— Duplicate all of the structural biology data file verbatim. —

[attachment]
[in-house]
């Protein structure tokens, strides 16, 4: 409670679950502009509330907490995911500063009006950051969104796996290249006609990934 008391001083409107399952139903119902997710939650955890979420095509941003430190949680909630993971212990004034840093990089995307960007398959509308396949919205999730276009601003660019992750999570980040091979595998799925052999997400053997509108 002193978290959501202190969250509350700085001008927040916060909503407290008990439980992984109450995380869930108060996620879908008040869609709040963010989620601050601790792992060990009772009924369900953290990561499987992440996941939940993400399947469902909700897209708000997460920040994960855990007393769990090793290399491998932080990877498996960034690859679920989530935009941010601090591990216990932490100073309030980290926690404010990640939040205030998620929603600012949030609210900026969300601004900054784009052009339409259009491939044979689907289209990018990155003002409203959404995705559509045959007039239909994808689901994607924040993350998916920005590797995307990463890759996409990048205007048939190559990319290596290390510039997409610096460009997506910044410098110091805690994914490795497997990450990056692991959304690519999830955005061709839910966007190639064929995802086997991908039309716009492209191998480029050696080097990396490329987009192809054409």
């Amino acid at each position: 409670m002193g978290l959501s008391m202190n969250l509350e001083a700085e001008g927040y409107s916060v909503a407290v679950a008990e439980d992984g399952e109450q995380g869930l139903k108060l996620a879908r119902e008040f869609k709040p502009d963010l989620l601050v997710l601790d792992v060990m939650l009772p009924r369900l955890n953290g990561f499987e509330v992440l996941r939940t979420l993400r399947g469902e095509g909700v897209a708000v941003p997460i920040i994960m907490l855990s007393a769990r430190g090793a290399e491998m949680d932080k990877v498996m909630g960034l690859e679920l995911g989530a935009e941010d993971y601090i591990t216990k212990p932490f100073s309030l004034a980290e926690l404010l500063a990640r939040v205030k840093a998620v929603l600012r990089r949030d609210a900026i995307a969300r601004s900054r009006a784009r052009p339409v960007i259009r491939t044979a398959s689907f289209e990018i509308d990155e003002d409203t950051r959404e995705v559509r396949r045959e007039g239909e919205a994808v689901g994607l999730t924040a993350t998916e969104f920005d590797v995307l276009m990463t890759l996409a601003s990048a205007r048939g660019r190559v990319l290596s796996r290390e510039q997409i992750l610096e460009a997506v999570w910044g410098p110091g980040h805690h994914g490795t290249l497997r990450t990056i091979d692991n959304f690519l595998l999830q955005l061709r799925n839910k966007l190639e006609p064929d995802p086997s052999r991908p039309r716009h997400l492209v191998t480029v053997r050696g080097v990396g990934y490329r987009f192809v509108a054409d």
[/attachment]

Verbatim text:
[in-house]
């Protein structure tokens, strides 16, 4: 409670679950502009509330907490995911500063009006950051969104796996290249006609990934 008391001083409107399952139903119902997710939650955890979420095509941003430190949680909630993971212990004034840093990089995307960007398959509308396949919205999730276009601003660019992750999570980040091979595998799925052999997400053997509108 002193978290959501202190969250509350700085001008927040916060909503407290008990439980992984109450995380869930108060996620879908008040869609709040963010989620601050601790792992060990009772009924369900953290990561499987992440996941939940993400399947469902909700897209708000997460920040994960855990007393769990090793290399491998932080990877498996960034690859679920989530935009941010601090591990216990932490100073309030980290926690404010990640939040205030998620929603600012949030609210900026969300601004900054784009052009339409259009491939044979689907289209990018990155003002409203959404995705559509045959007039239909994808689901994607924040993350998916920005590797995307990463890759996409990048205007048939190559990319290596290390510039997409610096460009997506910044410098110091805690994914490795497997990450990056692991959304690519999830955005061709839910966007190639064929995802086997991908039309716009492209191998480029050696080097990396490329987009192809054409």
């Amino acid at each position: 409670m002193g978290l959501s008391m202190n969250l509350e001083a700085e001008g927040y409107s916060v909503a407290v679950a008990e439980d992984g399952e109450q995380g869930l139903k108060l996620a879908r119902e008040f869609k709040p502009d963010l989620l601050v997710l601790d792992v060990m939650l009772p009924r369900l955890n953290g990561f499987e509330v992440l996941r939940t979420l993400r399947g469902e095509g909700v897209a708000v941003p997460i920040i994960m907490l855990s007393a769990r430190g090793a290399e491998m949680d932080k990877v498996m909630g960034l690859e679920l995911g989530a935009e941010d993971y601090i591990t216990k212990p932490f100073s309030l004034a980290e926690l404010l500063a990640r939040v205030k840093a998620v929603l600012r990089r949030d609210a900026i995307a969300r601004s900054r009006a784009r052009p339409v960007i259009r491939t044979a398959s689907f289209e990018i509308d990155e003002d409203t950051r959404e995705v559509r396949r045959e007039g239909e919205a994808v689901g994607l999730t924040a993350t998916e969104f920005d590797v995307l276009m990463t890759l996409a601003s990048a205007r048939g660019r190559v990319l290596s796996r290390e510039q997409i992750l610096e460009a997506v999570w910044g410098p110091g980040h805690h994914g490795t290249l497997r990450t990056i091979d692991n959304f690519l595998l999830q955005l061709r799925n839910k966007l190639e006609p064929d995802p086997s052999r991908p039309r716009h997400l492209v191998t480029v053997r050696g080097v990396g990934y490329r987009f192809v509108a054409d």